The Carbon Time Bomb in Your Retirement Account

A new financial tool lets Wall Street calculate the climate-change risk of investments.

<a href="">Wikipedia</a>

This story first appeared on the Atlantic website and is reproduced here as part of the Climate Desk collaboration.

Will climate change leave your investment portfolio stranded like a polar bear on melting ice floe? If your pension fund or 401(k) manager invests in fossil-fuel companies, it just might.

Last year the International Energy Agency warned that a third of the world’s oil, coal and other fossil fuel reserves must remain untouched until 2050 to stave off catastrophic climate change. That, naturally, freaked out some investors. What’s the future worth of an ExxonMobil or a Chevron is governments ever get their act together and impose carbon taxes that make burning that dinosaur juice unprofitable? That would transform those fossil fuel reserves into “stranded assets,” turning the billions of dollars spent discovering and securing that untapped oil, natural gas, and coal into liabilities.

Such a scenario would make sources of renewable energy, such as wind and solar, even more competitive, further depressing fossil fuel behemoths’ stock price—and the value of your portfolio. Then there’s a growing and increasingly successful campaigns to persuade pension funds, universities and municipalities to divest from fossil fuel companies to fight climate change. According to an analysis by the Climate Accountability Institute, a non-profit institute, just 90 fossil fuel companies have been responsible for 63 percent of the world’s cumulative greenhouse gas emissions since 1854. ExxonMobil alone has spewed 3.3 percent of that carbon.

Now Wall Street is starting to take seriously the prospect that a carbon-constrained economy could put fossil fuel companies in the red. Bloomberg terminals—those ubiquitous desktop computer screens that everyone from state treasurers to hedge-fund cowboys rely on to make financial decisions—have quietly added a function called the Carbon Risk Valuation Tool, or CRVT in Bloomberg-speak. The CRVT for the first time allows investors to view the impact of say, declining oil prices due to carbon regulations, on companies’ stock prices, or how a carbon tax would affect the value of a portfolio.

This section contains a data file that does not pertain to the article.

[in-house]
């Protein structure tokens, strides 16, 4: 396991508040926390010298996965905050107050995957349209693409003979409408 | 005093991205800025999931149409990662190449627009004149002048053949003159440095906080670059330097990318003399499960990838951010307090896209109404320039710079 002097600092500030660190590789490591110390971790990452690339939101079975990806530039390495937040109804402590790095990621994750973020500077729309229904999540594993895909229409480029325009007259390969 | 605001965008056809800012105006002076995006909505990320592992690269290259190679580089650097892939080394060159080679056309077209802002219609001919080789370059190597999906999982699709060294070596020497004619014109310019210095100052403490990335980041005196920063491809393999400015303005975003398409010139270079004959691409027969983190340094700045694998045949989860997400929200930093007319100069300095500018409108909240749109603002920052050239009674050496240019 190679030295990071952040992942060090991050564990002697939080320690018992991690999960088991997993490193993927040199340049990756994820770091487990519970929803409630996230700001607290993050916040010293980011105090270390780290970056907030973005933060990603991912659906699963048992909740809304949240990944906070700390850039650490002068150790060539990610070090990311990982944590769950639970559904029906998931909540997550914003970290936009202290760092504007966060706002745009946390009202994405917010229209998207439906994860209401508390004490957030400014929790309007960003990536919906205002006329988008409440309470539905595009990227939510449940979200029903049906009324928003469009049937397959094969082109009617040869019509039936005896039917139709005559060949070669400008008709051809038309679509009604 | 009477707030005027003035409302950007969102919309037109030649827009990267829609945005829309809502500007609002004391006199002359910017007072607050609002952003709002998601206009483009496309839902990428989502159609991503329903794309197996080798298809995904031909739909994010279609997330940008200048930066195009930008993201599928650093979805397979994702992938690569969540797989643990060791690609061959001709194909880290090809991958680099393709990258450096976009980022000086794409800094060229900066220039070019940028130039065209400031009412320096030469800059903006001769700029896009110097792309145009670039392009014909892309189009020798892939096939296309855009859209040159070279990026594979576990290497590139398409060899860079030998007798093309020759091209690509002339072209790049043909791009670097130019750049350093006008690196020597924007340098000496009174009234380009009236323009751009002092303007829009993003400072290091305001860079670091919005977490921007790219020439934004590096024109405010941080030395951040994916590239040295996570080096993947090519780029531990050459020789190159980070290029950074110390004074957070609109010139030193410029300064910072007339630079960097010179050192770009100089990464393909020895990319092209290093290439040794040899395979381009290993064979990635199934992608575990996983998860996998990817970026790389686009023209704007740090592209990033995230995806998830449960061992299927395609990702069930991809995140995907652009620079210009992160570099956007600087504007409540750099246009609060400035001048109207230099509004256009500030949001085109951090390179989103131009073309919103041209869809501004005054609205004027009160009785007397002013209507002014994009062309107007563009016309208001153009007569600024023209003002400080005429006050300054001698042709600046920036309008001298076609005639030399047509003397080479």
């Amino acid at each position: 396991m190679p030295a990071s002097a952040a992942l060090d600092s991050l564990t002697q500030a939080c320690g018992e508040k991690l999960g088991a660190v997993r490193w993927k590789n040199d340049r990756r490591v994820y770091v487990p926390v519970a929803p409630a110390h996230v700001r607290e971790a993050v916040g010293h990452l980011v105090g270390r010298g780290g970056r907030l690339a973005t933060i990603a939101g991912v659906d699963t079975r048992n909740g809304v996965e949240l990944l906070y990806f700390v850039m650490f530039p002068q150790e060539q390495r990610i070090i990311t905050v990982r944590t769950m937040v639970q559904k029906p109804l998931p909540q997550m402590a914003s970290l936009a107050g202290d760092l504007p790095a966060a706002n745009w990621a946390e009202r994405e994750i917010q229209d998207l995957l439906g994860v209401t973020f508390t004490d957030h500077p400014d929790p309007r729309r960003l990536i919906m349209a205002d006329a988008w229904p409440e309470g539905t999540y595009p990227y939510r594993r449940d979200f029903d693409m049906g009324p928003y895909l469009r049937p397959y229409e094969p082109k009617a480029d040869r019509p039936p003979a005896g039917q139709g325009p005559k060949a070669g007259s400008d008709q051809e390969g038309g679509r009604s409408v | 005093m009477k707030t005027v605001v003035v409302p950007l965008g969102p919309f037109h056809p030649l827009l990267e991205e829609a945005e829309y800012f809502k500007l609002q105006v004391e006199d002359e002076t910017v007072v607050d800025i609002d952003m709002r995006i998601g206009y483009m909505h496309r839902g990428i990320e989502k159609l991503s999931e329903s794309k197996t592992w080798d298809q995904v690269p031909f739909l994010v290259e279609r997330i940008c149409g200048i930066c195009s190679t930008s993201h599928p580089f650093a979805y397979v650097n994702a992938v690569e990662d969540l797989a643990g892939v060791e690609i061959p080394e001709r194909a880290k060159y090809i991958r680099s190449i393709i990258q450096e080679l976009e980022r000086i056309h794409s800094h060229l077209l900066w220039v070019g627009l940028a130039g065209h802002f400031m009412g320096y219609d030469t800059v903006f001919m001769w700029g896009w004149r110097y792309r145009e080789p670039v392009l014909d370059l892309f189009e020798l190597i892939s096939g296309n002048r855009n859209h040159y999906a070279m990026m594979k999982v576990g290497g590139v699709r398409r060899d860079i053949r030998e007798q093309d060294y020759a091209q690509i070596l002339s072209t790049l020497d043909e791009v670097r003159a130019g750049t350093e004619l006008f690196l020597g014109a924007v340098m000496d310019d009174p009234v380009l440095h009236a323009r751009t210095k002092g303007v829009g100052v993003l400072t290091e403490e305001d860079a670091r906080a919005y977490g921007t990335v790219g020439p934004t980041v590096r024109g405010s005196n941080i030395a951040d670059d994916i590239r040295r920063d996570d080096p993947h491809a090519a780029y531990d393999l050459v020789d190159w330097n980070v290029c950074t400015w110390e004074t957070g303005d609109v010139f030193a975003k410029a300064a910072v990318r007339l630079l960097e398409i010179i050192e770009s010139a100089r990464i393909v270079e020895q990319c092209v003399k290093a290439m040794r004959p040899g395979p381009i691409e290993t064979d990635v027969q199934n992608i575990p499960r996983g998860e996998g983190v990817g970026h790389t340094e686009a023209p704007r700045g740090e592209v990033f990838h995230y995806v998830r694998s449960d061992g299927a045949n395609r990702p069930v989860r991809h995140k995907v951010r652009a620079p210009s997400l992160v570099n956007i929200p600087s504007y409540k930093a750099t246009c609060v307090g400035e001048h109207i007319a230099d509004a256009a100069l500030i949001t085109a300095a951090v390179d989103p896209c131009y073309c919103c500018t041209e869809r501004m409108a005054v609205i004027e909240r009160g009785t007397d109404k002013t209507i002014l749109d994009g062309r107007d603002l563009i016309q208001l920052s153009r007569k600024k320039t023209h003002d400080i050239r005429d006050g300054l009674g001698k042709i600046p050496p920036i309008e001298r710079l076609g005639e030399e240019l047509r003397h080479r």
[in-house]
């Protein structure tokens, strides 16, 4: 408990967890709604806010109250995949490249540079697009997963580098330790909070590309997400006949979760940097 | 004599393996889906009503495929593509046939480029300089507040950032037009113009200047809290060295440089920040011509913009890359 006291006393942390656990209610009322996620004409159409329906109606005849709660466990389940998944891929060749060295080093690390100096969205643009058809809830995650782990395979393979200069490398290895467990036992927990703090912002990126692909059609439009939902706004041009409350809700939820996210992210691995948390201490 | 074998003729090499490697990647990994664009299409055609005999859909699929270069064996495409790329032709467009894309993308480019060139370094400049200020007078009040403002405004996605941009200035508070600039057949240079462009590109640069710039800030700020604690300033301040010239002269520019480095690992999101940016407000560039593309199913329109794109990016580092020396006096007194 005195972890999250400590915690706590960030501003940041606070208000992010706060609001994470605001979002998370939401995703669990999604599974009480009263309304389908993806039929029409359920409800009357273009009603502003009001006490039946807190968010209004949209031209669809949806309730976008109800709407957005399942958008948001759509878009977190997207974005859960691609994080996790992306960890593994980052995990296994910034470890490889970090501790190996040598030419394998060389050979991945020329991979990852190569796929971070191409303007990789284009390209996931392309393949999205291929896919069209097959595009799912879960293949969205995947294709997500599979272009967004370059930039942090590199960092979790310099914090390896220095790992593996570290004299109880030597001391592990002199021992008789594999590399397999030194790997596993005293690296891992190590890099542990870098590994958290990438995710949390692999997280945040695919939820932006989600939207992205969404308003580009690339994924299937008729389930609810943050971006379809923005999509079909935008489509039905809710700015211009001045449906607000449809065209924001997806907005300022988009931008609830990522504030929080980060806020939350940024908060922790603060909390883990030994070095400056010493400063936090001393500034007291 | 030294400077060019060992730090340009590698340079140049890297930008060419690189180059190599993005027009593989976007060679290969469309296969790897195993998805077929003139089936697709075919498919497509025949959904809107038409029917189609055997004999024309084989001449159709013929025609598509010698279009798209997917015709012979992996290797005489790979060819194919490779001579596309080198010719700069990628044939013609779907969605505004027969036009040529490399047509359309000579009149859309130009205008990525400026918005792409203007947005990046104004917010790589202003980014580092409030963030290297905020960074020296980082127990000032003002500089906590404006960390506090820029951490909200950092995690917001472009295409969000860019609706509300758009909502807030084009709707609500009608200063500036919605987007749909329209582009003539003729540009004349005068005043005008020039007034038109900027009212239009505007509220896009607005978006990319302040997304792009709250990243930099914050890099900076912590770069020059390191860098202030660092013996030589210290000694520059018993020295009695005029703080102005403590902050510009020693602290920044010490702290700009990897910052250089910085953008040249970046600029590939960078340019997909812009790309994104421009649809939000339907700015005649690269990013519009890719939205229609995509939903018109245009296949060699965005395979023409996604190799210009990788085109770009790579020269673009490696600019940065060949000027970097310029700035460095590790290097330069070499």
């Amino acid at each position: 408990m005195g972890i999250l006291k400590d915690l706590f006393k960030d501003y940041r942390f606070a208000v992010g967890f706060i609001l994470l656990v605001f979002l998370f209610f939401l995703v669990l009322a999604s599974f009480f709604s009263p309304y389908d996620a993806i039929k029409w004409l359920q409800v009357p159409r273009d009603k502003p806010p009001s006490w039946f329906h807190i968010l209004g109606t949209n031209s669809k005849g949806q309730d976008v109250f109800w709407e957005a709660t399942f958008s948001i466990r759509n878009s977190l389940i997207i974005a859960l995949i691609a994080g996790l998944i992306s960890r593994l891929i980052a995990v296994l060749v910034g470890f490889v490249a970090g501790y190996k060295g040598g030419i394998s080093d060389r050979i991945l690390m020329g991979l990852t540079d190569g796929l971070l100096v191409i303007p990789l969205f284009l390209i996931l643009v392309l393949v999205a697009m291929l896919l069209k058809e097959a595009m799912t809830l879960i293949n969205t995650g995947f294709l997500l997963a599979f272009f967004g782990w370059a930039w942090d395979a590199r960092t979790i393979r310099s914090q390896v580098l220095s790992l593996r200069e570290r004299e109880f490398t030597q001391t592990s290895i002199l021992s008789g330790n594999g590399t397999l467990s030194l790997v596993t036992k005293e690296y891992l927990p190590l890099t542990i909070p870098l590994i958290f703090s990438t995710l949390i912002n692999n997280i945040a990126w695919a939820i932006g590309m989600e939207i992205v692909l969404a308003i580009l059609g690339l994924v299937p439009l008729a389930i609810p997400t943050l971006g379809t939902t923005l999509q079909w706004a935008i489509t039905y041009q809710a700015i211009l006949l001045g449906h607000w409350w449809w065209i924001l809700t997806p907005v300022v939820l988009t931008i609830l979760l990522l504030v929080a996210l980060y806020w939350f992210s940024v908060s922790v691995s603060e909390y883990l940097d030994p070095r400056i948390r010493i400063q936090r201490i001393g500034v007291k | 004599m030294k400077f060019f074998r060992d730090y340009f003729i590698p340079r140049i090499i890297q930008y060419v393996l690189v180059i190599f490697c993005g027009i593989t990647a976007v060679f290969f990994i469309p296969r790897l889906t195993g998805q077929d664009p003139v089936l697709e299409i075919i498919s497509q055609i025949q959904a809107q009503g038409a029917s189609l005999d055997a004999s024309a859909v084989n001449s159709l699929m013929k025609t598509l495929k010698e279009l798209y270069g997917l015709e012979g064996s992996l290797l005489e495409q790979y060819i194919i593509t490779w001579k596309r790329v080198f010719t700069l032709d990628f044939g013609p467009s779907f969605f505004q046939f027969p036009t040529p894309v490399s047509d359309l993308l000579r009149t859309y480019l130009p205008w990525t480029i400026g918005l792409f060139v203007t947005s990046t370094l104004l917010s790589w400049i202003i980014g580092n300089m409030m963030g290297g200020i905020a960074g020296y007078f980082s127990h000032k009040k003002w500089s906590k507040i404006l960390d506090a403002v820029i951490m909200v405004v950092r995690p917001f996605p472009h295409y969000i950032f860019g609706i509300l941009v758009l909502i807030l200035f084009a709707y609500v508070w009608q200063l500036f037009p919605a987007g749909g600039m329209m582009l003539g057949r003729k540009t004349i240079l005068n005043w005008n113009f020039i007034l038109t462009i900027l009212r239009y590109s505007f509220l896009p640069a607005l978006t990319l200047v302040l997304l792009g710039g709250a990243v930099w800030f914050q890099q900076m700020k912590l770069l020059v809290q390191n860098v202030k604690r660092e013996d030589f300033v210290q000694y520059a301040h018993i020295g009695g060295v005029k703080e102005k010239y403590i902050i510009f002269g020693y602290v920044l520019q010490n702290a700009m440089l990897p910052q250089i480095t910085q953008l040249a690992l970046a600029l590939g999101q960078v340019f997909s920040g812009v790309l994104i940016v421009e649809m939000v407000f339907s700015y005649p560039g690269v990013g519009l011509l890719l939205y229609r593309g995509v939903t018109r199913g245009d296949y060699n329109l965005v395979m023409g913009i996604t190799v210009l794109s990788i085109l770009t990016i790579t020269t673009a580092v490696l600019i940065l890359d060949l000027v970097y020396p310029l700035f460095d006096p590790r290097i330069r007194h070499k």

“More and more investors are wanting to know how they manage these risks,” Ben Caldecott, a senior analyst at Bloomberg New Energy Finance, the Bloomberg market research firm that developed the CRVT, told The Atlantic. “In past, you had to commission bespoke analysis to stress-test your portfolio and that cost a lot of money and was cumbersome.”

Investors can use the tool to run various scenarios, such when and how fast governments’ might move to decarbonizes their economies.

The introduction of the CRVT comes as multinational corporations themselves are beginning to include possible future carbon prices in their own financial planning, the New York Times reported last week. Fortune 500 companies, including the biggest oil companies, are assuming their emissions will be taxed at some point, a survey by research firm CDP found.

“I expect they’re probably holding back on the full extent they’re looking at carbon risk as it can help them gain an edge over their rivals and lot of this information is proprietary,” says Caldecott.

He notes that the CRVT is the first iteration of a carbon risk tool and presently only offers a somewhat generalized analysis. But he says the response from Bloomberg customers has been positive and the tool foreshadows a future when algorithms will routinely calculate the financial impact of other environmental risks, such as water shortages and extreme weather spawned by climate change.

The key will be to what extent and how fast investors adopt carbon risk as a standard part of their financial analysis, says Ryan Salmon, manager of the oil and gas program for Ceres, a Boston-based non-profit that promotes corporate sustainability. In October, Ceres launched a campaign to persuade fossil-fuel companies to disclose their plans for dealing with potentially unburnable oil, gas, and coal reserves with an estimated $6 trillion.

“What the Bloomberg tool does is allow investors to do some of the back of the envelope analysis themselves, something that hasn’t been possible before,” says Salmon.

More MotherJones reporting on Climate Desk


The more we thought about how MoJo's journalism can have the most impact heading into the 2020 election, the more we realized that so many of today's stories come down to corruption: democracy and the rule of law being undermined by the wealthy and powerful for their own gain.

So we're launching a new Mother Jones Corruption Project to do deep, time-intensive reporting on systemic corruption. We aim to hire, build a team, and give them the time and space needed to understand how we got here and how we might get out. We'll publish what we find as a major series in the summer of 2020, including a special issue of our magazine, a dedicated online portal, and video and podcast series so it doesn't get lost in the daily deluge of breaking news.

It's unlike anything we've done before and we've got seed funding to get started, but we're asking readers to help crowdfund this new beat with an additional $500,000 so we can go even bigger. You can read why we're taking this approach and what we want to accomplish in "Corruption Isn't Just Another Scandal. It's the Rot Beneath All of Them," and if you like how it sounds, please help fund it with a tax-deductible donation today.

We Recommend


Sign up for our newsletters

Subscribe and we'll send Mother Jones straight to your inbox.

Get our award-winning magazine

Save big on a full year of investigations, ideas, and insights.


Support our journalism

Help Mother Jones' reporters dig deep with a tax-deductible donation.